REVIEW: Samsung T220HD Part 10
In the grey areas, as in the colour gradients, no stepping effects or stripes can be seen. This applies for both ends of the spectrum: both the black and white gradients are flawlessly complete. Overall, the monitor delivers a very good result here.
When it comes to contrast, the factory setting of 90 percent should never be exceeded, since the monitor saturates the bright colours too much at higher values and no differences are then visible. Even at the standard value of 90 percent, there are minimal over-saturations in the upper area of the colour spectrum. It is therefore recommended that you reduce the contrast to 80 to 85 percent. For standard applications and photo processing, the contrast ratio should always be higher than 400:1. This was the case for all our measurements. However, we were unable to reproduce the dynamic contrast of up to 10,000:1 that Samsung has advertised.
Black test: at a sensible working brightness level of 51 percent, perceptible light patches are visible above and below at the edges of the screen. These are very small and do not disturb the user to any great extent, at least not in PC mode. At brightness of 100 percent, the bright patches are somewhat more pronounced. This result can still be seen as good. However, overall the black image is not saturated enough. This means that no full, deep black results can be achieved.
White test: there are minimal shadows in the corners, which merge into the image about 0.7 cm from the corner at brightness of 51 percent. At 100 percent brightness, these shadows are reduced, but they do not disappear completely. The white value can still be rated good.
In TV mode, the image made a better subjective overall impression than in PC mode. Considering all factors, the Samsung T220HD achieves a narrow good overall for image quality.
The Samsung T220HD offers the option to change between 16:10 format and 4:3 format in PC mode. Thus, if you deviate from the native resolution and select 1.280 x 1.024, distortion on the screen is reduced. 16:9, Zoom and Wide zoom modes are not available in PC mode. The sharpness function allows text, which will always suffer a little as compared with the native resolution, to be made a little sharper and the image is therefore improved subjectively.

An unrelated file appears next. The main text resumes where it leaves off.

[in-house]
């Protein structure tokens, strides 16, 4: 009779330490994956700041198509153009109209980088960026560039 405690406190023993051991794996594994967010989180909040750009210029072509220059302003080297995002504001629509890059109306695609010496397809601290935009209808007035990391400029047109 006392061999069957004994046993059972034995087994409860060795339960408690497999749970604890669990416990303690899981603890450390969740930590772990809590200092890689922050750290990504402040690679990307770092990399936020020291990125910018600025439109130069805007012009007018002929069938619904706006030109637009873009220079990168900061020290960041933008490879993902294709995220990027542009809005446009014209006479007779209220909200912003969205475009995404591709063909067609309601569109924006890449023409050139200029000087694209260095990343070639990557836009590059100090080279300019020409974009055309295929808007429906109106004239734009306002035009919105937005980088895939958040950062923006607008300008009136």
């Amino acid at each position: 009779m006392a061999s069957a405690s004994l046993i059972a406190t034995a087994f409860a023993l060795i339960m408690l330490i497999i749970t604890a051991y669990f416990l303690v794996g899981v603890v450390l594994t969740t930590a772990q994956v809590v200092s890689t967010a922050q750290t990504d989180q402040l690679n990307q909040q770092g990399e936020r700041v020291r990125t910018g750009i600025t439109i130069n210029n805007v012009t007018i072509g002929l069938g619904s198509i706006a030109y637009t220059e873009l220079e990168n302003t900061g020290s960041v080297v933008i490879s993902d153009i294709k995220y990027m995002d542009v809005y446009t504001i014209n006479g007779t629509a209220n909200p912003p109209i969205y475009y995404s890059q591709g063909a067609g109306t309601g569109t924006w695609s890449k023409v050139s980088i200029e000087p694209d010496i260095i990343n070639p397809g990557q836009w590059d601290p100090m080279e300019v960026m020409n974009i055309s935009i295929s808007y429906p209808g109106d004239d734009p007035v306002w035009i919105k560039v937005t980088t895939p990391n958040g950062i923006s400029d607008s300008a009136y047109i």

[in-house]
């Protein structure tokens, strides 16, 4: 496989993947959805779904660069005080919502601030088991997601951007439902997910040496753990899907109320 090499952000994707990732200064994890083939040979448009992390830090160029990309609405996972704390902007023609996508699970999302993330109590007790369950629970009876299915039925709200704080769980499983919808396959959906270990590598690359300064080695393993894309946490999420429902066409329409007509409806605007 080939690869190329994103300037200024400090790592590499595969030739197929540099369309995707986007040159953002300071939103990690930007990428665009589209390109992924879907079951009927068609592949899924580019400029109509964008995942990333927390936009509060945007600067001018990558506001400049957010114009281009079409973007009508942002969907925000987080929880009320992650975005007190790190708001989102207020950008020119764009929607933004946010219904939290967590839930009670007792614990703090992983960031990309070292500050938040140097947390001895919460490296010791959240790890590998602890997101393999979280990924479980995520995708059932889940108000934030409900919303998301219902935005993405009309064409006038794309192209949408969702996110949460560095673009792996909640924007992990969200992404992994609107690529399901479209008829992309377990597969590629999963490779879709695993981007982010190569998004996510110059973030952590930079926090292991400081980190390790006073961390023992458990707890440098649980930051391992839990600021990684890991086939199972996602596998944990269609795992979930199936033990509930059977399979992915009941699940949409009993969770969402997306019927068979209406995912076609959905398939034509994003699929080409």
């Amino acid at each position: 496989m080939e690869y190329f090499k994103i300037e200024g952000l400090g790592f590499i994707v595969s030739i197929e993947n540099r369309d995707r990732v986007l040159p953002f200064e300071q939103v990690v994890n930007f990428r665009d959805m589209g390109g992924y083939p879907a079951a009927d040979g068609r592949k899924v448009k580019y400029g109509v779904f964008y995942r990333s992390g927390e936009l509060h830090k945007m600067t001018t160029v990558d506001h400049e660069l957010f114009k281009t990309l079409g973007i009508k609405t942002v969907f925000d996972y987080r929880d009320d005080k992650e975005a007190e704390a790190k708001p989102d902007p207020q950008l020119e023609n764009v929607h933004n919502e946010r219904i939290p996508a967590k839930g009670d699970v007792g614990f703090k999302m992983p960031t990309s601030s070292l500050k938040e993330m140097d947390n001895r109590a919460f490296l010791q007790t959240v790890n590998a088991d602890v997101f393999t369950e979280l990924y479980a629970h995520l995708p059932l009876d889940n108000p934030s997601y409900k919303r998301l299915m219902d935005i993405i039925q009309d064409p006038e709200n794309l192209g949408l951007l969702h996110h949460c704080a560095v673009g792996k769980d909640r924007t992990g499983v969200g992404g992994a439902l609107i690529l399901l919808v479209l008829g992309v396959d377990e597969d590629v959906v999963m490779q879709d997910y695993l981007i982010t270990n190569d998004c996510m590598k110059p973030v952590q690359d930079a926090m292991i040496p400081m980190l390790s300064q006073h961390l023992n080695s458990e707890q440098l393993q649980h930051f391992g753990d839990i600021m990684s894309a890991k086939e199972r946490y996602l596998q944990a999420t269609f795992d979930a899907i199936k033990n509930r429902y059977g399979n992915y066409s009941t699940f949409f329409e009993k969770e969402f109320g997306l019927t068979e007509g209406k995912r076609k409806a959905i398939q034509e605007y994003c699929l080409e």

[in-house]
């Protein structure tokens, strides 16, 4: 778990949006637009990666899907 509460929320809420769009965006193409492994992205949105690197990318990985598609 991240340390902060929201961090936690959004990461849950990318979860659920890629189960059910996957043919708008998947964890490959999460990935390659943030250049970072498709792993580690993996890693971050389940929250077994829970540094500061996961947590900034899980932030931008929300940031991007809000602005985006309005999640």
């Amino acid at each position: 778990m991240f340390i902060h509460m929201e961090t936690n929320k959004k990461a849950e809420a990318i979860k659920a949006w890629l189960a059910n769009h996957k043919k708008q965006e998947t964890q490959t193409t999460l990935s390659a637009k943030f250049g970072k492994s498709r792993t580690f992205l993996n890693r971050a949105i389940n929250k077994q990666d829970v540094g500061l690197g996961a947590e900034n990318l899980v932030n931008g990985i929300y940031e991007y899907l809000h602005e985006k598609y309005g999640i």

The monitor does not offer hardware-based interpolation such as justified or 1:1. Only the format and sharpness can be changed. However, the T220HD succeeds so well at this that its performance in the area of interpolation can be rated good.
The following pictures give an impression of the effect of format changing from 16:10 to 4:3:
Left: 1.680 x 1.050 native and right: 1.280 x 1.024 @ 75 Hz (stretched)
Left: 1.280 x 1.024 @ 75 Hz in 4:3 and right: 1.280 x 960 @ 60 Hz in 4:3
For all resolutions except for the native and 1.280 x 960 resolutions, higher frequency rates are available. These should always be selected, since they improve the interpolated image performance considerably.
Accordingly, the interpolated image at 1.280 x 1.024 @ 75 Hz was better in 4:3 format without further sharpness correction than the image which was sharpened to level 80 at a resolution of 1.280 x 960 @ 60 Hz.
For users for whom the higher frequency at lower resolutions is not sufficient, some loss of quality can be compensated for using the sharpness function. The options and performance offered by the T220HD in this area are convincing.
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